Quote:

the first reply of this post is my solution to the original question o(>_<)o

But it doesn't answer the original question. A pointer-to-member-of-A doesn't help. Your example created a pointer-to-member-of-A, created a new instance of A, and used that pointer-to-member-of-A to access a field of the new A. That's not what the original poster wanted, which was to user a pointer that happened to point to a member of A and recover the address of the specific A that contains that address.

Quote:

hehe, i thought if i have an offset of a member in a struct, i can access the member in any instance of that kind of struct. the post's title is pointer_from_member, and the pointer_from_member=pointer_of_struct+offset_to_member, that's what I though.

While true, "pointer from member" can be interpreted in a variety of ways, and the way you've interpreted it here is not the way that the original poster wanted it interpreted.

Quote:

I relied on a POD type, that's because the poster used a POD type #-_-

The type of the pointed-to object doesn't matter, POD or not. The bit-pattern of the pointer itself is not guaranteed to be in a form for which your math is valid (again, it could be a segment:offset form)

Quote:

even though I deferenced a null pointer, but that just a syntax form, actually I didn't access the memory arround the null pointer, just let the compiler translate that to an offset.

It is still going to produce undefined behavior. You can't argue with the standard.

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Quote:
Original post by jpetrie
Now, you want to do something like:

void recover_object_from_member_pointer(int *memberPtr)
{
A *theA = owner_from_member_of< A >(memberPtr);

// do something with theA...
}


correct?


Nope. It should be:

A *theA = owner_from_member_of<A, &A::m_member>(memberPtr);

template<typename T, typename TMemb, TMemb T::* Member>
T* owner_from_member_of(TMemb * ptr)
{
T *t = ...
return t;
};


We do know which member we have in mind.
So there should be no information lost in the process.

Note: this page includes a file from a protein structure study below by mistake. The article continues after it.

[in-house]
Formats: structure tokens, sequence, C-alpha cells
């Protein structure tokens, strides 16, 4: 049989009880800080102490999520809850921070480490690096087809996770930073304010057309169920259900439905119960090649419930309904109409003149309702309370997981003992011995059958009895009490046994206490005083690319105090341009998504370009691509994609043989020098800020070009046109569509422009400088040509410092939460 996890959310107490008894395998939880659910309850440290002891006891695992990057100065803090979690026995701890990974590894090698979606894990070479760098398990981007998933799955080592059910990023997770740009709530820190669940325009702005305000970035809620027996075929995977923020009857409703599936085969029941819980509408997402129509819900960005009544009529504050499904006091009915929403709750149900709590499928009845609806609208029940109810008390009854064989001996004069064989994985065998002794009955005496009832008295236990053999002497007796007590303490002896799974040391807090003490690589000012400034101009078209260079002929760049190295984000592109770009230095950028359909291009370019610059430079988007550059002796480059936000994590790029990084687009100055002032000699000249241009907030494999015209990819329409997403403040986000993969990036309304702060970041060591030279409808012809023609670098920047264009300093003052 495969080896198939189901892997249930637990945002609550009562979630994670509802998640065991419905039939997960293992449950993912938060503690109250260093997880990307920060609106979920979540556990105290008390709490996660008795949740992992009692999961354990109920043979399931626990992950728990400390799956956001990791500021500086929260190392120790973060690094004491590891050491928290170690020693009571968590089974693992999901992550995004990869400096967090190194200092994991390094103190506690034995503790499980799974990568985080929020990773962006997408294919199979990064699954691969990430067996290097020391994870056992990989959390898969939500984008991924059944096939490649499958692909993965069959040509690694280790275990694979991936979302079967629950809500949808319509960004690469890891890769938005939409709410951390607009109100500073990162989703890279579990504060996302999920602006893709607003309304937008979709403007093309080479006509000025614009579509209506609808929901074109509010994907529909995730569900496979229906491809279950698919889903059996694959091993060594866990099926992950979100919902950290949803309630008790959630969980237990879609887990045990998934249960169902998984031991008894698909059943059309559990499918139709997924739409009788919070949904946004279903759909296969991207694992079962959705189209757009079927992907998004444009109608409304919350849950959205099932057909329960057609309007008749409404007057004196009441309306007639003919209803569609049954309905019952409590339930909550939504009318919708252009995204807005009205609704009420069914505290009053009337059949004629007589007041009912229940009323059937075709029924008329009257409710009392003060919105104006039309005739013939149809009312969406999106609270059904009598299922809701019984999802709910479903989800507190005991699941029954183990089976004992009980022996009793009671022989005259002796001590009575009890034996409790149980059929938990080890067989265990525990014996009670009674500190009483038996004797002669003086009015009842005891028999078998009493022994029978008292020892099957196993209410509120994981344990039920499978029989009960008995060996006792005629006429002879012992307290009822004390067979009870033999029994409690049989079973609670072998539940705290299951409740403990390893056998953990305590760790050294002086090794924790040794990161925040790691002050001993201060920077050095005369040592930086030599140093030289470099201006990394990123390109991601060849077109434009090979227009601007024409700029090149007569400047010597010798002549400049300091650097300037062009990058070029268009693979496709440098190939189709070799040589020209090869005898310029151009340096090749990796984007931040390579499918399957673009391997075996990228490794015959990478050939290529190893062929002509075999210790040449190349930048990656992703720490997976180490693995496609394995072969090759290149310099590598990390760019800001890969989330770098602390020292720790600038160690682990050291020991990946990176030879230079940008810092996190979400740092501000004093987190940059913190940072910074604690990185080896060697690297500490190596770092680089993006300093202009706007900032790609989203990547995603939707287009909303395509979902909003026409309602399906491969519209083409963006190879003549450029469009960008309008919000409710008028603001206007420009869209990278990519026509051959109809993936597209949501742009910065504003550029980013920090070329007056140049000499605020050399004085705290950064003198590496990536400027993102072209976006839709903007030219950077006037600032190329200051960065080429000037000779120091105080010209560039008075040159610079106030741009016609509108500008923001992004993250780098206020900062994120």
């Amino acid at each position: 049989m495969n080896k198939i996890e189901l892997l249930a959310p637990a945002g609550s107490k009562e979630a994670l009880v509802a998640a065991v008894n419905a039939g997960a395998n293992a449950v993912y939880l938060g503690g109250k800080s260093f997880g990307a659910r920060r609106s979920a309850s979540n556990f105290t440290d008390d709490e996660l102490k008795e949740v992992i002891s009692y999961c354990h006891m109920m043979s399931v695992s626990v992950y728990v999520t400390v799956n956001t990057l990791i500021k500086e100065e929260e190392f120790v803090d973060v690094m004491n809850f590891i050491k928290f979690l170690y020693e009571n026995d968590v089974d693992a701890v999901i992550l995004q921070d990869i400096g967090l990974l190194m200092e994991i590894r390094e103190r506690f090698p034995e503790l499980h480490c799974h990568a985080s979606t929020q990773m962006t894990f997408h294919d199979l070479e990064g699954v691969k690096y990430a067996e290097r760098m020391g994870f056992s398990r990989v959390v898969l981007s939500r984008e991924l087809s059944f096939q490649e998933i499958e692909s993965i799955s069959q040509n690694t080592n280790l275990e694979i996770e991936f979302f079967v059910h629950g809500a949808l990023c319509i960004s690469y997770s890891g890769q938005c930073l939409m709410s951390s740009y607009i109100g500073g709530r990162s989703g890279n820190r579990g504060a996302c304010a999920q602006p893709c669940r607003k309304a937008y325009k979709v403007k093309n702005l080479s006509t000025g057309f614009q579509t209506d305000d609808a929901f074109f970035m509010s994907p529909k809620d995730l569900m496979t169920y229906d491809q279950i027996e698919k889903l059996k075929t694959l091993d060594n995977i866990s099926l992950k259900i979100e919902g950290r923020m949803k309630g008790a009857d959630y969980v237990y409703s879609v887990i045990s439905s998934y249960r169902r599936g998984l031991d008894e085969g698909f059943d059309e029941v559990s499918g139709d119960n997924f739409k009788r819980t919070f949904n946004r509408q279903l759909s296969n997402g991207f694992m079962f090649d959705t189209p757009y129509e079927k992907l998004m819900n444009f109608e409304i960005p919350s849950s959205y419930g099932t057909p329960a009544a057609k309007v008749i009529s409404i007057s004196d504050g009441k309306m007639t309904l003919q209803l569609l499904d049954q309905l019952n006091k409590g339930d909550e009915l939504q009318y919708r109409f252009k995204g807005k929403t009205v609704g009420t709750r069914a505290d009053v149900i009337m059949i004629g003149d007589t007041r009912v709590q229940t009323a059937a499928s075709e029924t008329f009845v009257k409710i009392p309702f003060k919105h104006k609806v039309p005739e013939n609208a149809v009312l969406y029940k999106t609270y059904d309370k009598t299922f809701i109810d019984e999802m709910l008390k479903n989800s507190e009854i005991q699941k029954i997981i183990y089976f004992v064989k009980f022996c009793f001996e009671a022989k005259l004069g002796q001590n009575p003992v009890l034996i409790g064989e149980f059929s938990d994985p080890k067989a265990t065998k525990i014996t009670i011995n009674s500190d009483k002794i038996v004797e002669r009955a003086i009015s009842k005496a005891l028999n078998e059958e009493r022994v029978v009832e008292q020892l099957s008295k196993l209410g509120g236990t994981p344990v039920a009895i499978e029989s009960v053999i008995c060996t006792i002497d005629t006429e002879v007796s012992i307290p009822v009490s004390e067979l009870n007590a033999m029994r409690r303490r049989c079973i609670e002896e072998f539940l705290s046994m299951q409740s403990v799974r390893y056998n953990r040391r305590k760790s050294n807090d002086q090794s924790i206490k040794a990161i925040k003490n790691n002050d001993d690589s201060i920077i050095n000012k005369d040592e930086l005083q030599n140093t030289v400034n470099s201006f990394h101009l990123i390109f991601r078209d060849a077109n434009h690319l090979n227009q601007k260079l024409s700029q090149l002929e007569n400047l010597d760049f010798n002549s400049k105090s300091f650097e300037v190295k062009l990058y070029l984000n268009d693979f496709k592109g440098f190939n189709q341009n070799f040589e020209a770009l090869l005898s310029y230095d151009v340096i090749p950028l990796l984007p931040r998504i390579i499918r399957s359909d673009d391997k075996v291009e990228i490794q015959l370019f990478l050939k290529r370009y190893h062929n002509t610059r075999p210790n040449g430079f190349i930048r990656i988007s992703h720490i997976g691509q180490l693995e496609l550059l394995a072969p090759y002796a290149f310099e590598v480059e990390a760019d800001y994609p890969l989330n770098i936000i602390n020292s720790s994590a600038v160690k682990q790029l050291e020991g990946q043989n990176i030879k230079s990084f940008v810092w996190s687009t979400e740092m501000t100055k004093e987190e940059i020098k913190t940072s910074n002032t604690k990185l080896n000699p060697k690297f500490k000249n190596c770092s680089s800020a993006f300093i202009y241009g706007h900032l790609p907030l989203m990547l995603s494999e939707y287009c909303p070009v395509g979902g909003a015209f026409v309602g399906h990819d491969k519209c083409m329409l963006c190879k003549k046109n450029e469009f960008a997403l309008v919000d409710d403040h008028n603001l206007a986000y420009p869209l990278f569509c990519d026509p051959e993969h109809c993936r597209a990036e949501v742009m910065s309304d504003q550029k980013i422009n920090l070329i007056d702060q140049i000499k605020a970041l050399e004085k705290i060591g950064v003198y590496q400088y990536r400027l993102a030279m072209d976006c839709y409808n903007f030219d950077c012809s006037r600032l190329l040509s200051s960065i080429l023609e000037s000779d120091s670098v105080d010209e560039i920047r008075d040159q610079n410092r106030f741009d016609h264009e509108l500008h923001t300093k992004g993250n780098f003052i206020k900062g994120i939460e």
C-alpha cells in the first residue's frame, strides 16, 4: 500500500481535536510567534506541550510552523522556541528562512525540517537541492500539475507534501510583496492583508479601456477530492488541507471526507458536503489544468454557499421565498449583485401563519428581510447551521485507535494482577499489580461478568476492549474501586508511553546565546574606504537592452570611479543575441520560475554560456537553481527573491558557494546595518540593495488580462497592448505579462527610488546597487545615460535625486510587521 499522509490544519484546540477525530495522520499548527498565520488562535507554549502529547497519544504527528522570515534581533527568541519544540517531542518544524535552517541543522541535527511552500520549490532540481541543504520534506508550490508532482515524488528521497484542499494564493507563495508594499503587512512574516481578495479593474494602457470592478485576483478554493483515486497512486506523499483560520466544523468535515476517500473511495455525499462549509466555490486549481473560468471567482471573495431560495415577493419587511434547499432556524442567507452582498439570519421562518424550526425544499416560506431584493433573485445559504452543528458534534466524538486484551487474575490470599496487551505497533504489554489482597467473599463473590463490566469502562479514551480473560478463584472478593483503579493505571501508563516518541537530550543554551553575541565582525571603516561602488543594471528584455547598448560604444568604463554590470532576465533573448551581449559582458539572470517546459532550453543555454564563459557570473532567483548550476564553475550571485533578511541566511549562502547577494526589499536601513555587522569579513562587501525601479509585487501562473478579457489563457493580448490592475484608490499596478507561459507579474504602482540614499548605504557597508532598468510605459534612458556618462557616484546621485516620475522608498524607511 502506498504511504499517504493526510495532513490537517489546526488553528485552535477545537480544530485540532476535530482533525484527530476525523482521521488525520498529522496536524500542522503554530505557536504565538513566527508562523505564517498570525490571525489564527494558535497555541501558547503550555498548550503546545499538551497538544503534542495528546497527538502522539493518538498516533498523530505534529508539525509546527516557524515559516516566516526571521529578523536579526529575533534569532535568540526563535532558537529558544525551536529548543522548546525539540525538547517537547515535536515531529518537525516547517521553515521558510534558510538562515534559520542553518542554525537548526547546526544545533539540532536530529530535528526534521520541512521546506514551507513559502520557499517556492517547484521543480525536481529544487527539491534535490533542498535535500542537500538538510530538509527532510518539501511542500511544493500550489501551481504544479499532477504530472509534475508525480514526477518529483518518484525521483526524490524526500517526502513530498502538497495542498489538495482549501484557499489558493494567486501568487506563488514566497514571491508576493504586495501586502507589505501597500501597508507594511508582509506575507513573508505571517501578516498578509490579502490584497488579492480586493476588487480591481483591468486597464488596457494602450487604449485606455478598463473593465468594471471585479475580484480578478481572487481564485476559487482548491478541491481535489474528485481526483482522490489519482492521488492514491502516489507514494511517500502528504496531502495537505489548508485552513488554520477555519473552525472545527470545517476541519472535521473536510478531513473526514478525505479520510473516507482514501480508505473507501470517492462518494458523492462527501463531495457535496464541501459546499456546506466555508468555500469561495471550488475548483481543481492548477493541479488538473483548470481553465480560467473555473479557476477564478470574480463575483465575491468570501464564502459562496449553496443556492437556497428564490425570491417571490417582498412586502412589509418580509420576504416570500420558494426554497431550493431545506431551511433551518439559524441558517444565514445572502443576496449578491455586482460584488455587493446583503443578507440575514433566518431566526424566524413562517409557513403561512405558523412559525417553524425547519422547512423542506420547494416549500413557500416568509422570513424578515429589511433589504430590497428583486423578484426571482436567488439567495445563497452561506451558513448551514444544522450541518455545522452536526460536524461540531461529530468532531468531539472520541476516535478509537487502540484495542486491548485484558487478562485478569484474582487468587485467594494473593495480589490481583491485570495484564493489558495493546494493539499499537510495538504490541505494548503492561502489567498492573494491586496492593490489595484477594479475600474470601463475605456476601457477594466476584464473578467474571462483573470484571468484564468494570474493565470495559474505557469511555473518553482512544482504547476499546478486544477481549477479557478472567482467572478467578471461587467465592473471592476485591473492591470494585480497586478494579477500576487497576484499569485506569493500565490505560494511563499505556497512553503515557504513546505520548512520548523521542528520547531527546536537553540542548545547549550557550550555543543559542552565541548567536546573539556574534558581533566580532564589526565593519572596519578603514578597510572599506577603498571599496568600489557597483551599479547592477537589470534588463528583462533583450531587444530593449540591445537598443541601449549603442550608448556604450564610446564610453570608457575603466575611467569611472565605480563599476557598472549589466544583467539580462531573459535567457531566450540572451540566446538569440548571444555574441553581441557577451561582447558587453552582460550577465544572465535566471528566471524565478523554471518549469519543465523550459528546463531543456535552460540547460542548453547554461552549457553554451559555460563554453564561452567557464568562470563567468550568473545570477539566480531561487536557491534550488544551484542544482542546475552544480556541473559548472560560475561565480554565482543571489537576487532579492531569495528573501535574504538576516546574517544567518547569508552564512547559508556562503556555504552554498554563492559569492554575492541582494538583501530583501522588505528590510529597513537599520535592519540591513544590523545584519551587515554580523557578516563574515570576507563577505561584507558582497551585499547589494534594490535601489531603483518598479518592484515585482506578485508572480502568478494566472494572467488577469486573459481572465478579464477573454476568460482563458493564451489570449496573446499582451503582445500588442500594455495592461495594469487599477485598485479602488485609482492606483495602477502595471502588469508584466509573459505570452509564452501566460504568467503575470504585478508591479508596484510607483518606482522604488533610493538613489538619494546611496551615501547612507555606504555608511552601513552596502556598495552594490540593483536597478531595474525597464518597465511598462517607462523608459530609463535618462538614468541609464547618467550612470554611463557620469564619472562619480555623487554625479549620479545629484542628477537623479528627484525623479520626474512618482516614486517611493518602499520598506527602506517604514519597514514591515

Quote:
Original post by jpetrie
Quote:

I'm creating an intrusive container.

How do you mean "intrusive"? Can you clarify that? Any definition I can think of
doesn't require you to be doing what you want to be doing.


For example, in standard list, we have a list node, which is implemented somewhat like this:

template<typename T>
struct list_node
{
list_node<T> *prev;
list_node<T> *next;
T Data;
};


So dereferencing an iterator (being a wrapped list_node<T>*) is a matter of applying pointer_to_member operator (&list_node<T>::Data) on the list_node pointer.

Whereas in an intrusive list, we are keeping prev/next pointers inside the class T.


struct ilist_node
{
ilist_node *prev;
ilist_node *next;
};

struct A
{
// ...
ilist_node m_Node;
// ...
};

typedef ilist<A, &A::m_Node> my_list;


And here's the problem with dereferencing an iterator (being a wrapped ilist_node*, additionally templated with <A, &A::m_Node>) - getting A* from ilist_node*.

Quote:
Original post by jpetrie
Quote:

So what's exactly bad in the code I originally provided?

The same problems that lexchou's OFFSET sample has.


That is:

Quote:
Original post by jpetrie
First and foremost, you've relied upon the value-representation (i.e., the bits) of a pointer being well-defined as byte addresses. They are not. The standard explictly states that the value representation is up to the implementation, and thus unreliable.


I don't get it. Really, I don't.

Quote:
Original post by jpetrie
Second, you assume that the null pointer is 0. It isn't, neccessarily. A constant integral expression that evaluates to zero will be converted to the null pointer value, but that value is implementation defined and need not neccessarily have an all-zero bit pattern. It could easily, in some places, be a segment:offset style form with the bitpattern (0x77770000), perhaps, in which case your offset will be quite amusing. And useless as an offset.


My version does not assume it. Accoording to this FAQ:
Quote:
According to the language definition, an ``integral constant expression with the value 0'' in a pointer context is converted into a null pointer at compile time

So I get the actual conversion from the compiler. I'm not doing any tricks to actually get _zero_ pointer.

Quote:
Original post by jpetrie
Finally, you deference null.[...]


Quote:
Original post by jpetrie
Quote:

Which chapter?

[...]


The discussion clearly concludes that it is the standard itself that has been mis-worded on that matter. And that we shouldn't be paranoid about it.

Additionally, the following code compiles just fine on VS2005:

struct A
{
virtual ~A(void) {};
// insert anything
int m_Member;
// insert some more
};

template<int N>
struct blah
{
char space[N];
};

blah< (int) ( ((char*)(void*)&((A*)0)->m_Member) - ((char*)0) ) > bb;


(It doesn't compile on gcc 3.4.6 nor gcc 4.1.1[sad])